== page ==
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Standards for a New Industry

Margaret McCormick, Algae Biomass Organization chair of board of directors, discusses the “Industrial Algae Measurements, Version 6.0,” a significant update to common standards established by ABO members.
By Margaret McCormick | June 02, 2014

Today, the biofuels and biomass industries face more scrutiny than fossil industries ever did. For better or for worse, we can expect a constant stream of research about various new technologies and their impacts on water, greenhouse gases, land use and other important issues.

Nobody asked these questions when the first oil wells were being drilled. Even today, as new wells are drilled in locations from the deep oceans to the field next door, fossil-based fuels are exempt from the high bars set for renewable fuels.

Like it or not, that’s the way it is. That's why we must equip ourselves with tools that can offer standardized and honest comparisons of the benefits and impacts of various technologies, even within industries.

The Algae Biomass Organization recently released “Industrial Algae Measurements, Version 6.0,” a significant update to common standards, established by ABO members, which measures and compares algae industry operations across almost any technical approach, regardless of size or outputs. The document is the result of the hard work, foresight and expertise of the ABO’s Technical Standards Committee and dozens of industry experts.

All algae operators should consider how the IAM methodologies apply to their systems. These include heterotrophic, autotrophic, open pond, photobioreactor and open water algae production, as well as harvest and conversion processes. The IAM considers inputs such as the carbon, water, energy and nutrients required by algae cultivation, as well as land requirements, process consumables and labor. Outputs measured by the standards include the different classes of algal products as well as industrial waste emissions such as gas, liquid, and solid discharges.

To maintain comparable results, IAM establishes a "green box" approach that measures inputs and outputs as they pass through analytical boundaries that can be established for almost any algae farm, fermentation facility, or even separate components of a biorefinery.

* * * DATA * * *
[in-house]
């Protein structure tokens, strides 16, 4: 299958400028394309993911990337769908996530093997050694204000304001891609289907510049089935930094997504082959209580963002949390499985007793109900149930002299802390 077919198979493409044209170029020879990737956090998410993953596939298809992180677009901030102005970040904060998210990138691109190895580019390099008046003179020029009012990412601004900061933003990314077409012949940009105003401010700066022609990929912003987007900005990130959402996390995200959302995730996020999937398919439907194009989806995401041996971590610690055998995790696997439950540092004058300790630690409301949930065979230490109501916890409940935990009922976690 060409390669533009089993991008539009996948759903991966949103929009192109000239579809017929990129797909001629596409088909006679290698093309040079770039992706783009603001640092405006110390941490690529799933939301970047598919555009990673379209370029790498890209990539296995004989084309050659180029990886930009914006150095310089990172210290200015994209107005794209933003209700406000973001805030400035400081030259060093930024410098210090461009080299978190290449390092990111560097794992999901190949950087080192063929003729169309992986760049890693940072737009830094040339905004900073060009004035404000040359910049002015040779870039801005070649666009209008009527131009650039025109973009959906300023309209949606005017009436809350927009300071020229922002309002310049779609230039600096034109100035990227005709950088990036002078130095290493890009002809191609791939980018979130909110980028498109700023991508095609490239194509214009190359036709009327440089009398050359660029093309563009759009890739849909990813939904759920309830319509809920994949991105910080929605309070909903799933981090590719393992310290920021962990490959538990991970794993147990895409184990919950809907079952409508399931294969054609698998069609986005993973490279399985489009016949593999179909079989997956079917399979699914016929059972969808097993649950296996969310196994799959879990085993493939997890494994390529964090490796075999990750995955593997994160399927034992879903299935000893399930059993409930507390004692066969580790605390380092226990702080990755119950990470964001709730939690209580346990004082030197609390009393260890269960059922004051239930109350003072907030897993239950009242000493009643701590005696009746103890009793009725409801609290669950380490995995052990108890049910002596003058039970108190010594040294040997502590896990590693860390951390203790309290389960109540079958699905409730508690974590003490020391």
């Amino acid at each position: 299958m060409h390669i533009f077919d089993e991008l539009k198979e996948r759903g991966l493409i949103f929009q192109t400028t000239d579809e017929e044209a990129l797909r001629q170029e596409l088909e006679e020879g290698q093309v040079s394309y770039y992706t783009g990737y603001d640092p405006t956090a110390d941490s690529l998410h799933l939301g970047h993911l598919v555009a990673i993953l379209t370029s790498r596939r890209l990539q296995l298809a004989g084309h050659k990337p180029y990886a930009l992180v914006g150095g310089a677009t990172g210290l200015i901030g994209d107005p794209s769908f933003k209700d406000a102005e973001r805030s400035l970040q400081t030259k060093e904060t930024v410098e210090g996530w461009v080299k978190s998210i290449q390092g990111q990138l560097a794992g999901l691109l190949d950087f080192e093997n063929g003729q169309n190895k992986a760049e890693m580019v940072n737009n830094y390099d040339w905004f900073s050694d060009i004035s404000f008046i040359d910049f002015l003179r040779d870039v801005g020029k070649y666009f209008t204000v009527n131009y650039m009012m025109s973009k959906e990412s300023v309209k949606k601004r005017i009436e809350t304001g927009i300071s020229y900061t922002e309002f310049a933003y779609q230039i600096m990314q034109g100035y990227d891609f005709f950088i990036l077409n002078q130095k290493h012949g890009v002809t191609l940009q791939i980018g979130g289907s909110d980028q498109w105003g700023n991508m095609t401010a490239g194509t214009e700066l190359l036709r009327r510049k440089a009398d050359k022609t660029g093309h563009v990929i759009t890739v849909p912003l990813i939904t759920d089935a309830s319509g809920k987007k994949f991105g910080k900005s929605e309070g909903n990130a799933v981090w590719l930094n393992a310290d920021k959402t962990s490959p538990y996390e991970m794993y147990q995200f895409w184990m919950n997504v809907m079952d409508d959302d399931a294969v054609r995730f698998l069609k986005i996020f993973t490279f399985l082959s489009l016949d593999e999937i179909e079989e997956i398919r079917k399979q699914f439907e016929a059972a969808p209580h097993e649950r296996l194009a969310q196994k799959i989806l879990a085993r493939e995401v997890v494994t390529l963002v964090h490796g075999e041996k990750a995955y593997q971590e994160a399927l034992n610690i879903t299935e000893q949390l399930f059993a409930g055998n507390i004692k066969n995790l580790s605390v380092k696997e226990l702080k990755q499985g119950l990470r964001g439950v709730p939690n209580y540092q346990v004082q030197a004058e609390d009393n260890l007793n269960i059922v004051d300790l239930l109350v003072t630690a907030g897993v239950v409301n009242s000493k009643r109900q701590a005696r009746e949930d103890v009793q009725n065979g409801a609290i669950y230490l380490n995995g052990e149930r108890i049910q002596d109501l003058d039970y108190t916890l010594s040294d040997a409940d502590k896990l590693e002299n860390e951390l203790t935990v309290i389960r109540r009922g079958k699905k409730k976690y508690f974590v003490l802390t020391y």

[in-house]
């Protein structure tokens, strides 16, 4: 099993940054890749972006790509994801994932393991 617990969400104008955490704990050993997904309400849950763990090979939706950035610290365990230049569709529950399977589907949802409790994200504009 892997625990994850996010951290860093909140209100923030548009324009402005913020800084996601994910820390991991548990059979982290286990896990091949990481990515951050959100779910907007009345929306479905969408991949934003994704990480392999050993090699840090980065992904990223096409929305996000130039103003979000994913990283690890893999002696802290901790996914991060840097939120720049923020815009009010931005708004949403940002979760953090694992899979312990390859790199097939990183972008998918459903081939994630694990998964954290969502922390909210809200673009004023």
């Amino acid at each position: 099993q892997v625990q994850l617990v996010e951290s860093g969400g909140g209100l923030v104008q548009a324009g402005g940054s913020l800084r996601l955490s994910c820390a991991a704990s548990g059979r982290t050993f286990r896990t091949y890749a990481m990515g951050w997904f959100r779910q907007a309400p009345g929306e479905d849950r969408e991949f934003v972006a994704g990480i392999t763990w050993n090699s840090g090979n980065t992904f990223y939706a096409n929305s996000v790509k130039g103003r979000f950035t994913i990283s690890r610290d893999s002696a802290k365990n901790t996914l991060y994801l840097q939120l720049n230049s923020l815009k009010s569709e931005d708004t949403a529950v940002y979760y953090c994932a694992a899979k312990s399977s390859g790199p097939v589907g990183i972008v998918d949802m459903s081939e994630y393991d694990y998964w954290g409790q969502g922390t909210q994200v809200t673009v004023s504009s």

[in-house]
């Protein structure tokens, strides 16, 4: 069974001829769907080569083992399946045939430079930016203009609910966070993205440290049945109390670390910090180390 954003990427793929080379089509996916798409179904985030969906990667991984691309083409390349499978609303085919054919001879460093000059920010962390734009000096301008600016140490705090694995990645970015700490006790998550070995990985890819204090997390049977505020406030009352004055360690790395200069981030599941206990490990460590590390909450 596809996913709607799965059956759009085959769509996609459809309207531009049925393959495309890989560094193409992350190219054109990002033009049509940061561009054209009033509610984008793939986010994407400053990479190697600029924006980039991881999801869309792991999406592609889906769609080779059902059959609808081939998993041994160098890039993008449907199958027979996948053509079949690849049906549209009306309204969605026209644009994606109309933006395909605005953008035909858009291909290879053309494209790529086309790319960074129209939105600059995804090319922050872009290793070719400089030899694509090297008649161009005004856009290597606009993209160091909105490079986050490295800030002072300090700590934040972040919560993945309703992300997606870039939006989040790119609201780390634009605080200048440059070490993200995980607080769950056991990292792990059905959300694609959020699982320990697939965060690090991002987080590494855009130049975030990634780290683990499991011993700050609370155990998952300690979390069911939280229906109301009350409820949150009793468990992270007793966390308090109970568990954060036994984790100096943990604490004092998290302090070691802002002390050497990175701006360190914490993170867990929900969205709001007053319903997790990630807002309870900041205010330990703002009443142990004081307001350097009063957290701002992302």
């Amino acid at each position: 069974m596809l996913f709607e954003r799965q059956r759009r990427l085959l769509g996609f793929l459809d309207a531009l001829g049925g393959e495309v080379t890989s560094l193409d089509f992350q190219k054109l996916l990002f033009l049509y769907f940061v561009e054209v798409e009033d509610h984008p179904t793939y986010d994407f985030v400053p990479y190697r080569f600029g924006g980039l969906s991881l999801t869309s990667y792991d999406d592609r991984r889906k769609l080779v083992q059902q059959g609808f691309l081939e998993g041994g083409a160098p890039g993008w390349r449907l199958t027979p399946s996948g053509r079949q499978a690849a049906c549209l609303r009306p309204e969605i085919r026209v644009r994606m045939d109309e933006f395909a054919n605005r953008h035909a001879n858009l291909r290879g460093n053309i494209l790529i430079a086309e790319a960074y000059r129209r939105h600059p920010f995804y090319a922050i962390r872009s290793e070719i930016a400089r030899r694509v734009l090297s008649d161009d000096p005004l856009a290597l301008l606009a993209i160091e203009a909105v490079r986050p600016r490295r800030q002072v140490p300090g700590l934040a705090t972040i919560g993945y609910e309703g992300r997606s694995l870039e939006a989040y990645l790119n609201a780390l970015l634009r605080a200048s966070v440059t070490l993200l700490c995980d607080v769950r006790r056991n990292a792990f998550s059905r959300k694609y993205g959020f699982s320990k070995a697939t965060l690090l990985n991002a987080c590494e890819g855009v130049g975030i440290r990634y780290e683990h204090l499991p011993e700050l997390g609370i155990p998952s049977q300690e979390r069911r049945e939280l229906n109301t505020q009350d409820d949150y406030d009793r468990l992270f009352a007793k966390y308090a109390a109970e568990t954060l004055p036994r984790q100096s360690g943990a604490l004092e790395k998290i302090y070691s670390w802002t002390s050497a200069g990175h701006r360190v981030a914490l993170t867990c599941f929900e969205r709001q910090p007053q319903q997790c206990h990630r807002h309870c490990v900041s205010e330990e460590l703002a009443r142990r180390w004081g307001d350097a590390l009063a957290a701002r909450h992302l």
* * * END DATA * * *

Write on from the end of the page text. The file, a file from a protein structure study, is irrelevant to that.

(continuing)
These measurements systemically allow for techno-economic analyses and sustainability calculations. Identifying this total footprint will become increasingly central in the funding, regulatory and sustainability review of an expanding algae industry, and will ultimately come to define the commercial viability of specific ventures.

Those in the industry know the most recent examinations of algae production systems have been enormously positive. For land use, algae have already been shown to grow successfully on marginal lands at yields far above other crops (exceeding 5,000 gallons of oil per year). Using saltwater as a growing medium means a robust algae industry won't pressure our freshwater supplies. Fuel from algae has been shown to reduce CO2 by 68 percent or more in comparison to fossil fuels.

Recently, a team at Pacific Northwest National Laboratory showed that with existing technology, microalgae could generate a volume of fuel equivalent to 48 percent of current U.S. petroleum imports for transportation.

Remember, these encouraging analyses are based on existing technology. ABO members know they will quickly outpace the capabilities of today's technology, and many undoubtedly have already done so. You will likely hear about those advances at the Algae Biomass Summit, taking place Sept. 29-Oct. 2 in San Diego.

Standard measurements are vital to keeping momentum in today's business environment. All algae operators should be examining their systems with the IAM methodology. As scrutiny of biomass technologies increases, they will be glad they did.

Author: Margaret McCormick
Chair of Board of Directors, Algae Biomass Organization
877-531-5512
www.algaebiomass.org

 

1 Responses

  1. anonymous

    2014-06-03

    1

    It's amazing to see how algae researchers who have no knowledge or experience in commercial production attempting to come up with 'Industrial Standards' to try to hyjack the algae industry. Taxpayers have spent $2.5 billion on algae research over the last 60 years and not one algae researcher has commercialized anything to date. Acccording to the leadership of the DOE Biomass Program less than 20% of all algae research grants ever get completed. Now that research grants have been cut by over 51% university researchers have lobbyists trying to find more money for research. Past algae research grant recipients stated years ago that "all algae technology hurdles have been met. It's all engineering and scale-up going forward." Now the same researchers are tring to hyjack the industry with their version of industrial standards. Bafoonery at it's finest.

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